When Manny first came to Normans he worked in the dive shop run by the professor. Dr. Richard Novak was particularly attracted to Normans when he learned it was the breeding ground for hammerhead sharks. He planned to be the first to thoroughly study and record their migratory and mating habits. He was convinced his real life work wasn’t teaching German at some small college but to chart the coral reefs and underwater caves, and to tally the species of fish and sharks that shared the unexplored world below the surface. For this end, he was willing to overlook Carlos’s real business on Normans.
Novak was the dive instructor and led expeditions for marine biology students and reef divers who came to explore this unique underwater ecosystem. This suited Manny just fine, he had no intention of getting in the water with sharks or even out in a boat when, during the mating season, their large numbers turned the normally tranquil lagoon into a frenzied black mass. Manny had a knack for numbers and record keeping so he managed the inventory, scheduled the dive groups, and kept the gear in working order. But Novak always seemed to be angry at someone or something, so when Carlos approached Manny to become his personal bookkeeper, Manny accepted. Carlos’s many enterprises were growing, both the legal and the illegal ones. He flew in and out of the island frequently, and needed a full time bookkeeper just to keep up with the work on Normans. Manny was proud to be selected and didn’t ask questions.
The cay was in a constant state of improvement, with large shipments of building materials, heavy equipment, and construction crews coming and going. Luxurious villas were built, the marina entrance was broadened, and the docks expanded to accommodate big ships. The runway was lengthened for larger planes from Colombia, and lights and radar were installed which made it possible for around-the-clock work. The planes from South America flew in at night, off-loaded into an unused custom-house converted for this purpose, and refueled. Their tail numbers were repainted and they flew back for another shipment of cocaine. Smaller planes then took the cocaine into out-of-the-way landing strips in the U.S. During the years that Manny lived and worked on Normans, the bright runway lights and the drone of airplane engines became the rhythm of the night.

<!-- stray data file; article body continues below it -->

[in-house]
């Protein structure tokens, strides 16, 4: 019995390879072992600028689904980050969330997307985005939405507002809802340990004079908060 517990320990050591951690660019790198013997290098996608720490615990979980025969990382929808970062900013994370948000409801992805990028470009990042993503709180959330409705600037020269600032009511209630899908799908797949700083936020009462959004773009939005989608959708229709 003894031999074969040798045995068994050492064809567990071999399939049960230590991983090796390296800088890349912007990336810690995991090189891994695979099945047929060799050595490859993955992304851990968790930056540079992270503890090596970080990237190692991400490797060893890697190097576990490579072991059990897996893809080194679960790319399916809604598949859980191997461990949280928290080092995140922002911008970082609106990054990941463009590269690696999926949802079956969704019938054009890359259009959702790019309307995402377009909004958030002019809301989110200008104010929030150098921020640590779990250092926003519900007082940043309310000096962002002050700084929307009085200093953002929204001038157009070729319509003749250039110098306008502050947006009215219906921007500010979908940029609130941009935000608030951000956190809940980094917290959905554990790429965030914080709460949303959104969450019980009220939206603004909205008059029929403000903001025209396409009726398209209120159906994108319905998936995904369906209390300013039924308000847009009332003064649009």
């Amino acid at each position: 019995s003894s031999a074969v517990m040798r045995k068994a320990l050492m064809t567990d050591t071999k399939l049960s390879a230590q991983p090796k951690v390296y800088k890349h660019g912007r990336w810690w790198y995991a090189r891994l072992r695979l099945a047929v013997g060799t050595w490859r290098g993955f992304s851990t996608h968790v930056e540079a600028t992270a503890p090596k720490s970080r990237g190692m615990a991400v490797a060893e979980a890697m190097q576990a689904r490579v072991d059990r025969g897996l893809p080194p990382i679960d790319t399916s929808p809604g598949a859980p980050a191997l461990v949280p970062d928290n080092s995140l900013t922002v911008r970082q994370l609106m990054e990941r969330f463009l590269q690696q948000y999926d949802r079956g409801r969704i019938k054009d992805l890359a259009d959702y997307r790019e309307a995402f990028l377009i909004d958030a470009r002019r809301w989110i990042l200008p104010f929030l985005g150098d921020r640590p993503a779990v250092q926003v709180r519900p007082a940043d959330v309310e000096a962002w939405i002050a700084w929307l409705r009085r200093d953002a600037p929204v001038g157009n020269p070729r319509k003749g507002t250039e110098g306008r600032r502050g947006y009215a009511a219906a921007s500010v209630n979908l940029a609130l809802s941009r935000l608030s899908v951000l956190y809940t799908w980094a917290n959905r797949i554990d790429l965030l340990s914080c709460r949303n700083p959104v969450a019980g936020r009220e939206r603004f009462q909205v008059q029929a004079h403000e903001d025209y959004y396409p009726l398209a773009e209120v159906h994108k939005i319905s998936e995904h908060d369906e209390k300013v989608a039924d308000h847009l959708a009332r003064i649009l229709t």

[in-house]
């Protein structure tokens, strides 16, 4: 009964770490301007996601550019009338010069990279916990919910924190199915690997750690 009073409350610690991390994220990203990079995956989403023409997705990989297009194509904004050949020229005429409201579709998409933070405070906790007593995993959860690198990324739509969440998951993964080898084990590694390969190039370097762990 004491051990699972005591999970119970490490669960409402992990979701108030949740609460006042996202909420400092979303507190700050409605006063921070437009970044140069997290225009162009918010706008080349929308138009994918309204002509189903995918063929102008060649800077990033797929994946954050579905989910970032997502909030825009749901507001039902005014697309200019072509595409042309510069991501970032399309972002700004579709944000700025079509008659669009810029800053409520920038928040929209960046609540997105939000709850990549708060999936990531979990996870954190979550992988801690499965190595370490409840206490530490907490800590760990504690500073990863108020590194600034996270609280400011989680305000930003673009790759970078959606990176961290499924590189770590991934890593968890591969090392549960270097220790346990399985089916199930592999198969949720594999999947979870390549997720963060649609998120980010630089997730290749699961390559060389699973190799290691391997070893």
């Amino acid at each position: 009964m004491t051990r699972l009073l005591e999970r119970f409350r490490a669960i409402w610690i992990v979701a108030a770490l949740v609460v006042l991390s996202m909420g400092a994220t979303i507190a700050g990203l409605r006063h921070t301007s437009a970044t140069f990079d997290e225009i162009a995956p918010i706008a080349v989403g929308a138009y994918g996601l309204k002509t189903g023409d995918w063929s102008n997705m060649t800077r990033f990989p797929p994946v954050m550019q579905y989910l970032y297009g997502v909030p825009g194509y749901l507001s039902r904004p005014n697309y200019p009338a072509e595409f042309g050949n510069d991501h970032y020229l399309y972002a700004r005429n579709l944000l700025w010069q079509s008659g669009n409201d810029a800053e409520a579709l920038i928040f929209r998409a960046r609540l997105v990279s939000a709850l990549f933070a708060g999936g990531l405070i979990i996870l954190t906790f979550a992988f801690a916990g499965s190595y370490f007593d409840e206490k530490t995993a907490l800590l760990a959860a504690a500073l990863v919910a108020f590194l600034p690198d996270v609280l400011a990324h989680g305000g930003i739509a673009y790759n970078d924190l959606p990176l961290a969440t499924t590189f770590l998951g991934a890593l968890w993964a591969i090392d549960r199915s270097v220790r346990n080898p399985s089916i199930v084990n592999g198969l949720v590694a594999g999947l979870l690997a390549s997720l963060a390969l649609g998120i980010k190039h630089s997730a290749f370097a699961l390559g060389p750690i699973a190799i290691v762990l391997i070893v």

Carlos kept a notebook with all his plans and dreams for the island, which he shared with Manny. One drawing was of a control tower for the air strip with a Colombian flag flying over it. “This will be my own island nation,” he once told Manny.
Since Manny was the bookkeeper, he was aware that the supply of cash coming in from the U.S. seemed endless. Large sums of money went to Nassau for various reasons, but Manny knew what it was; bribes to keep the Bahamian government happy and out of Carlos’s hair. The police made occasional raids, but Carlos was always given plenty of warning and nothing came of any of them. Carlos divided his surplus cash among many off-shore accounts, off-shore to the Bahamas and to the U.S. Someone told Manny that Carlos’s net worth was around 2.5 billion dollars. From what Manny saw, that seemed about right.
There was only one person on Normans that Manny liked better than Carlos. George Jung, Carlos’s partner, an adventurous, gregarious American who seemed to enjoy the thrill of the challenge as much as the money. George was rarely on Normans since he managed the transportation of the cocaine from Colombia and distribution to dealers in the U.S. The demand for cocaine had exploded since he and Carlos had hooked up with the product processed by the Medellin Cartel. Finding reliable pilots, airplanes, and ever-changing airstrips, required creative thinking and was nearly a full-time job which kept George hopping across the States and dodging the law. However, when George was on Normans he always sought out Manny to ask him questions about the developing enterprise but more importantly, to ask Manny to go fishing or crabbing with him. George liked Manny’s company. George was witty and well-read and eager to share his breath of opinions with an appreciative audience, which wasn’t Carlos. Carlos was obsessed with building an island empire to expand the cocaine business and achieve the ultimate market potential. Manny, on the other hand, wished he could be half as well-informed as George and listened attentively to his meandering philosophical monologues, trying to grasp how this fit into his life. Their friendship grew as the one between Carlos and George deteriorated.